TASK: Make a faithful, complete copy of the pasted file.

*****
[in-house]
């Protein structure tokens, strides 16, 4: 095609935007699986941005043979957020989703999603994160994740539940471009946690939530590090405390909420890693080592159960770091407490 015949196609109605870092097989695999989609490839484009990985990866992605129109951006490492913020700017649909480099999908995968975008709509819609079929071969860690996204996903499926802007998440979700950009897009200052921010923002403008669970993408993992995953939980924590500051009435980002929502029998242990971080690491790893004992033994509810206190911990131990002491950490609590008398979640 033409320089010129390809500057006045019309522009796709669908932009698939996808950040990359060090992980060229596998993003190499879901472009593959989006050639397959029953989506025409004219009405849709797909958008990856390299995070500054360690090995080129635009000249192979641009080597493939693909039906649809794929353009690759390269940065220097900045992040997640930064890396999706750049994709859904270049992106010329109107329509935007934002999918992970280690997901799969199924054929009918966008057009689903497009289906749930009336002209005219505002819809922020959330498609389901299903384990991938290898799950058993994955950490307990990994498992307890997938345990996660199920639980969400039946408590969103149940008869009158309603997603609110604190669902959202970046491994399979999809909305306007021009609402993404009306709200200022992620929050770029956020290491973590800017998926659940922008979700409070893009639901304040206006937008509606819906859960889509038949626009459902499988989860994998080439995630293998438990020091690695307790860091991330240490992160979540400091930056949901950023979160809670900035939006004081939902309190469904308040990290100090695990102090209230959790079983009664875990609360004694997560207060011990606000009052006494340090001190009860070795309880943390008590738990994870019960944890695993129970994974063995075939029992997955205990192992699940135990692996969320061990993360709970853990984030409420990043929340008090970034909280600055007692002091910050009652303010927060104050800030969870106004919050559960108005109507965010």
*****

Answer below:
[in-house]
């Protein structure tokens, strides 16, 4: 095609935007699986941005043979957020989703999603994160994740539940471009946690939530590090405390909420890693080592159960770091407490 015949196609109605870092097989695999989609490839484009990985990866992605129109951006490492913020700017649909480099999908995968975008709509819609079929071969860690996204996903499926802007998440979700950009897009200052921010923002403008669970993408993992995953939980924590500051009435980002929502029998242990971080690491790893004992033994509810206190911990131990002491950490609590008398979640 033409320089010129390809500057006045019309522009796709669908932009698939996808950040990359060090992980060229596998993003190499879901472009593959989006050639397959029953989506025409004219009405849709797909958008990856390299995070500054360690090995080129635009000249192979641009080597493939693909039906649809794929353009690759390269940065220097900045992040997640930064890396999706750049994709859904270049992106010329109107329509935007934002999918992970280690997901799969199924054929009918966008057009689903497009289906749930009336002209005219505002819809922020959330498609389901299903384990991938290898799950058993994955950490307990990994498992307890997938345990996660199920639980969400039946408590969103149940008869009158309603997603609110604190669902959202970046491994399979999809909305306007021009609402993404009306709200200022992620929050770029956020290491973590800017998926659940922008979700409070893009639901304040206006937008509606819906859960889509038949626009459902499988989860994998080439995630293998438990020091690695307790860091991330240490992160979540400091930056949901950023979160809670900035939006004081939902309190469904308040990290100090695990102090209230959790079983009664875990609360004694997560207060011990606000009052006494340090001190009860070795309880943390008590738990994870019960944890695993129970994974063995075939029992997955205990192992699940135990692996969320061990993360709970853990984030409420990043929340008090970034909280600055007692002091910050009652303010927060104050800030969870106004919050559960108005109507965010």